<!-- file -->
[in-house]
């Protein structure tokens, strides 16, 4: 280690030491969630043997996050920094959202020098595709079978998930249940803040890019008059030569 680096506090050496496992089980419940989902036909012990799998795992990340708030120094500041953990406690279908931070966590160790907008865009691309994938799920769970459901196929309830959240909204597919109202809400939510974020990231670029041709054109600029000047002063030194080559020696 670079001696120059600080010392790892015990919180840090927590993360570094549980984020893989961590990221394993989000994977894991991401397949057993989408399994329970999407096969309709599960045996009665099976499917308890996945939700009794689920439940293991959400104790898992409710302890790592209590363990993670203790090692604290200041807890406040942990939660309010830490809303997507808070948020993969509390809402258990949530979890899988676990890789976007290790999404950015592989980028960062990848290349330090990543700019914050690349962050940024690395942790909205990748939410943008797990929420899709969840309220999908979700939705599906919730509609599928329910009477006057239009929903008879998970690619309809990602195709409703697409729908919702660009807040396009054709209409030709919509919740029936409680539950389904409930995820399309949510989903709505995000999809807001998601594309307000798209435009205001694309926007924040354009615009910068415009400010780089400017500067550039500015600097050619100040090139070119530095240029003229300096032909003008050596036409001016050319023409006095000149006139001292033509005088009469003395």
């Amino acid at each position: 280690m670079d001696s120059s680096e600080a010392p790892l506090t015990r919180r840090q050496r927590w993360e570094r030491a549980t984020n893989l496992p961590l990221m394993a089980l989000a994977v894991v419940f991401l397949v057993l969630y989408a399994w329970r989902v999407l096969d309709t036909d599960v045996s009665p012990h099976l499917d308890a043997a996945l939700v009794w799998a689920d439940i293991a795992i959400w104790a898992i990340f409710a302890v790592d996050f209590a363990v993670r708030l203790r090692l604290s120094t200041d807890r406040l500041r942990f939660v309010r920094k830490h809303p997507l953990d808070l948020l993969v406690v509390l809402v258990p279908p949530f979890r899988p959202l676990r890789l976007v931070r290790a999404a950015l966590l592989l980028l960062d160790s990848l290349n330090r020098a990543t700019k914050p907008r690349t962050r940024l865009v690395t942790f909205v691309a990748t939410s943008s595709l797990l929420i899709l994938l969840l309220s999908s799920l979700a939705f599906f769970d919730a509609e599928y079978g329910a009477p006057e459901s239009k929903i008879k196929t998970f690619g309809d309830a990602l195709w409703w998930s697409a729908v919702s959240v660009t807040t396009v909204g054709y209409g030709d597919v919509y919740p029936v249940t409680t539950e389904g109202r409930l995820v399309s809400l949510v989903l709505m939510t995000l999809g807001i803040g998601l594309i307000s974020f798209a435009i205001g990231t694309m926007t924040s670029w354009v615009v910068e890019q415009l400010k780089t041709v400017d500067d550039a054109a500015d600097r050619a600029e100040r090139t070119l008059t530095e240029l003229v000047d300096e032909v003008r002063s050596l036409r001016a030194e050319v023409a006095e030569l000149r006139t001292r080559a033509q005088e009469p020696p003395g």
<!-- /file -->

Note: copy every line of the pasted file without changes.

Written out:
[in-house]
């Protein structure tokens, strides 16, 4: 280690030491969630043997996050920094959202020098595709079978998930249940803040890019008059030569 680096506090050496496992089980419940989902036909012990799998795992990340708030120094500041953990406690279908931070966590160790907008865009691309994938799920769970459901196929309830959240909204597919109202809400939510974020990231670029041709054109600029000047002063030194080559020696 670079001696120059600080010392790892015990919180840090927590993360570094549980984020893989961590990221394993989000994977894991991401397949057993989408399994329970999407096969309709599960045996009665099976499917308890996945939700009794689920439940293991959400104790898992409710302890790592209590363990993670203790090692604290200041807890406040942990939660309010830490809303997507808070948020993969509390809402258990949530979890899988676990890789976007290790999404950015592989980028960062990848290349330090990543700019914050690349962050940024690395942790909205990748939410943008797990929420899709969840309220999908979700939705599906919730509609599928329910009477006057239009929903008879998970690619309809990602195709409703697409729908919702660009807040396009054709209409030709919509919740029936409680539950389904409930995820399309949510989903709505995000999809807001998601594309307000798209435009205001694309926007924040354009615009910068415009400010780089400017500067550039500015600097050619100040090139070119530095240029003229300096032909003008050596036409001016050319023409006095000149006139001292033509005088009469003395």
């Amino acid at each position: 280690m670079d001696s120059s680096e600080a010392p790892l506090t015990r919180r840090q050496r927590w993360e570094r030491a549980t984020n893989l496992p961590l990221m394993a089980l989000a994977v894991v419940f991401l397949v057993l969630y989408a399994w329970r989902v999407l096969d309709t036909d599960v045996s009665p012990h099976l499917d308890a043997a996945l939700v009794w799998a689920d439940i293991a795992i959400w104790a898992i990340f409710a302890v790592d996050f209590a363990v993670r708030l203790r090692l604290s120094t200041d807890r406040l500041r942990f939660v309010r920094k830490h809303p997507l953990d808070l948020l993969v406690v509390l809402v258990p279908p949530f979890r899988p959202l676990r890789l976007v931070r290790a999404a950015l966590l592989l980028l960062d160790s990848l290349n330090r020098a990543t700019k914050p907008r690349t962050r940024l865009v690395t942790f909205v691309a990748t939410s943008s595709l797990l929420i899709l994938l969840l309220s999908s799920l979700a939705f599906f769970d919730a509609e599928y079978g329910a009477p006057e459901s239009k929903i008879k196929t998970f690619g309809d309830a990602l195709w409703w998930s697409a729908v919702s959240v660009t807040t396009v909204g054709y209409g030709d597919v919509y919740p029936v249940t409680t539950e389904g109202r409930l995820v399309s809400l949510v989903l709505m939510t995000l999809g807001i803040g998601l594309i307000s974020f798209a435009i205001g990231t694309m926007t924040s670029w354009v615009v910068e890019q415009l400010k780089t041709v400017d500067d550039a054109a500015d600097r050619a600029e100040r090139t070119l008059t530095e240029l003229v000047d300096e032909v003008r002063s050596l036409r001016a030194e050319v023409a006095e030569l000149r006139t001292r080559a033509q005088e009469p020696p003395g």